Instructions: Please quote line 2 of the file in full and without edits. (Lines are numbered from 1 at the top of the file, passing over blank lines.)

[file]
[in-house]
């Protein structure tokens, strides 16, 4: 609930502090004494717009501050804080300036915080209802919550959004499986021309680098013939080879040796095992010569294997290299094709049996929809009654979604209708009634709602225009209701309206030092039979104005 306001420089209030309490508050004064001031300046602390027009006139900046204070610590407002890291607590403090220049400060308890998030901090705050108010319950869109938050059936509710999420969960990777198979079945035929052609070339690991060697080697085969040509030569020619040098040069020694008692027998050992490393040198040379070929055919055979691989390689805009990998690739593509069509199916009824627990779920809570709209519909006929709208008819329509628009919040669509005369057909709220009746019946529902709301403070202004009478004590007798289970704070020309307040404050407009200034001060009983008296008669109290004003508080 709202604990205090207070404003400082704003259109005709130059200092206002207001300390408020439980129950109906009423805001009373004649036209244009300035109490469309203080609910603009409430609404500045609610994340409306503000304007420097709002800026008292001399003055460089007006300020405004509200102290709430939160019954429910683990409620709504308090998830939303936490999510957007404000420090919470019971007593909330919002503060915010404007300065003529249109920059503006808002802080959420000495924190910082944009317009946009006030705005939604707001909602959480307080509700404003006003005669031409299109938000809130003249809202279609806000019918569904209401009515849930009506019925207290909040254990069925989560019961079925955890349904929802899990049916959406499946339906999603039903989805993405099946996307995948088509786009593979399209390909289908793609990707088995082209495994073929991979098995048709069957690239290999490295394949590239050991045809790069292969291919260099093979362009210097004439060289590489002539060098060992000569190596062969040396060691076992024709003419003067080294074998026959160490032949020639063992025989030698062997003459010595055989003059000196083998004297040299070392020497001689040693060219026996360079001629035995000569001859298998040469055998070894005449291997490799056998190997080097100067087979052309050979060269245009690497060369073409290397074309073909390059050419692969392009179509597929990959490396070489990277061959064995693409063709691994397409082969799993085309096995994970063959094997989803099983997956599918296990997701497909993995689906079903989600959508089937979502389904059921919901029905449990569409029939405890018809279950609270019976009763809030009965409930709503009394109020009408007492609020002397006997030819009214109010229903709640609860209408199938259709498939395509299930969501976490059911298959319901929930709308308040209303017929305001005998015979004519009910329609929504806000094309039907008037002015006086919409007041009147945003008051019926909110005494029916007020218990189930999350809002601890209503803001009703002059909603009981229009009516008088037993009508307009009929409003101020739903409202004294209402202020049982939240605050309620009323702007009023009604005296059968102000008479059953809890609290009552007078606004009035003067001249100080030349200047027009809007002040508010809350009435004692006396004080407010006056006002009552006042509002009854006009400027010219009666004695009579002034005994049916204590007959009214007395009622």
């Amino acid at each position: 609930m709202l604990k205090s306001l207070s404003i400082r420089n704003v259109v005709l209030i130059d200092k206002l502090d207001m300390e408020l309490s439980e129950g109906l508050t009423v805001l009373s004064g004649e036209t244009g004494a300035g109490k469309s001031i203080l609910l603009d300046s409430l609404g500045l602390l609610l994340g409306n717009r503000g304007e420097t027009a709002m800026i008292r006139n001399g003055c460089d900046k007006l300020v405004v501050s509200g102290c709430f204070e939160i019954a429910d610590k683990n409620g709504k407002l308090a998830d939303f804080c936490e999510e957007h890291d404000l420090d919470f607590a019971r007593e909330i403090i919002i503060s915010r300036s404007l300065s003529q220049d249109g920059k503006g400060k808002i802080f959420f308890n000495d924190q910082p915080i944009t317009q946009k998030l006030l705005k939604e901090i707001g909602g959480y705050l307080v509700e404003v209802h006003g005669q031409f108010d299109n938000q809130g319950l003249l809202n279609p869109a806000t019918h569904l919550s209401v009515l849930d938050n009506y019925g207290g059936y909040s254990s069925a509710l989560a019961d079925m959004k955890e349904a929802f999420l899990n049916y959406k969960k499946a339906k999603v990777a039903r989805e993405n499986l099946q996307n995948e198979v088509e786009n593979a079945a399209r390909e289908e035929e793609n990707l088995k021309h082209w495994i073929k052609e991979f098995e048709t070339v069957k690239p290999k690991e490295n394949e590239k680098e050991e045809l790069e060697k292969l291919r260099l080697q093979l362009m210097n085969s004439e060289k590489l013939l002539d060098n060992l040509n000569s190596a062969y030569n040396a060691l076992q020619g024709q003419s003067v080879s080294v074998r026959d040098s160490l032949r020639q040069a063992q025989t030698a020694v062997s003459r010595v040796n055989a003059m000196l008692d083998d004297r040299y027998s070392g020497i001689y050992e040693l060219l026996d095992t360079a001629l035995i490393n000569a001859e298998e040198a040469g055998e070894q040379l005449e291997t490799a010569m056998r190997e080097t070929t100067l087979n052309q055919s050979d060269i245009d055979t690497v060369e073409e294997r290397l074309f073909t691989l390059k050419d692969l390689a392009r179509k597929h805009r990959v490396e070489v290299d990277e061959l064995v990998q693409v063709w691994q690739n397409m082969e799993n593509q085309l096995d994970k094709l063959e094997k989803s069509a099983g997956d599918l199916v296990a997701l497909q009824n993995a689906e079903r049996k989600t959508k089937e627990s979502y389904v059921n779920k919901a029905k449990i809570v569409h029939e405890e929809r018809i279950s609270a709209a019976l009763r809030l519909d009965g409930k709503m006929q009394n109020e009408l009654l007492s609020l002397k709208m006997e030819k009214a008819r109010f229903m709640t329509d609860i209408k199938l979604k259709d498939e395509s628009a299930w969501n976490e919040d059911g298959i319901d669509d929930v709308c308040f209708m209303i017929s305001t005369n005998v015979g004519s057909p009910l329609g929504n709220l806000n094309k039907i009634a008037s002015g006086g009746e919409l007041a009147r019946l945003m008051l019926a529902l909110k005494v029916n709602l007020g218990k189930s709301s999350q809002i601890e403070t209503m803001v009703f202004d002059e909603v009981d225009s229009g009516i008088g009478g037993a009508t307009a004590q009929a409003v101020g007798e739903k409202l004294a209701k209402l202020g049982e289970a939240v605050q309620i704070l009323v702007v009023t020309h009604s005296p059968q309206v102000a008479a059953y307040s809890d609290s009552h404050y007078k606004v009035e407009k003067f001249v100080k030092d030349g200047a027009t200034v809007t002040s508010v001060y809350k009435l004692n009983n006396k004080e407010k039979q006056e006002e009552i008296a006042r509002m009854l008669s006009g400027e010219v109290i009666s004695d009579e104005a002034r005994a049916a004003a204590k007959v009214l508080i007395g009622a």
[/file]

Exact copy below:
């Protein structure tokens, strides 16, 4: 609930502090004494717009501050804080300036915080209802919550959004499986021309680098013939080879040796095992010569294997290299094709049996929809009654979604209708009634709602225009209701309206030092039979104005 306001420089209030309490508050004064001031300046602390027009006139900046204070610590407002890291607590403090220049400060308890998030901090705050108010319950869109938050059936509710999420969960990777198979079945035929052609070339690991060697080697085969040509030569020619040098040069020694008692027998050992490393040198040379070929055919055979691989390689805009990998690739593509069509199916009824627990779920809570709209519909006929709208008819329509628009919040669509005369057909709220009746019946529902709301403070202004009478004590007798289970704070020309307040404050407009200034001060009983008296008669109290004003508080 709202604990205090207070404003400082704003259109005709130059200092206002207001300390408020439980129950109906009423805001009373004649036209244009300035109490469309203080609910603009409430609404500045609610994340409306503000304007420097709002800026008292001399003055460089007006300020405004509200102290709430939160019954429910683990409620709504308090998830939303936490999510957007404000420090919470019971007593909330919002503060915010404007300065003529249109920059503006808002802080959420000495924190910082944009317009946009006030705005939604707001909602959480307080509700404003006003005669031409299109938000809130003249809202279609806000019918569904209401009515849930009506019925207290909040254990069925989560019961079925955890349904929802899990049916959406499946339906999603039903989805993405099946996307995948088509786009593979399209390909289908793609990707088995082209495994073929991979098995048709069957690239290999490295394949590239050991045809790069292969291919260099093979362009210097004439060289590489002539060098060992000569190596062969040396060691076992024709003419003067080294074998026959160490032949020639063992025989030698062997003459010595055989003059000196083998004297040299070392020497001689040693060219026996360079001629035995000569001859298998040469055998070894005449291997490799056998190997080097100067087979052309050979060269245009690497060369073409290397074309073909390059050419692969392009179509597929990959490396070489990277061959064995693409063709691994397409082969799993085309096995994970063959094997989803099983997956599918296990997701497909993995689906079903989600959508089937979502389904059921919901029905449990569409029939405890018809279950609270019976009763809030009965409930709503009394109020009408007492609020002397006997030819009214109010229903709640609860209408199938259709498939395509299930969501976490059911298959319901929930709308308040209303017929305001005998015979004519009910329609929504806000094309039907008037002015006086919409007041009147945003008051019926909110005494029916007020218990189930999350809002601890209503803001009703002059909603009981229009009516008088037993009508307009009929409003101020739903409202004294209402202020049982939240605050309620009323702007009023009604005296059968102000008479059953809890609290009552007078606004009035003067001249100080030349200047027009809007002040508010809350009435004692006396004080407010006056006002009552006042509002009854006009400027010219009666004695009579002034005994049916204590007959009214007395009622």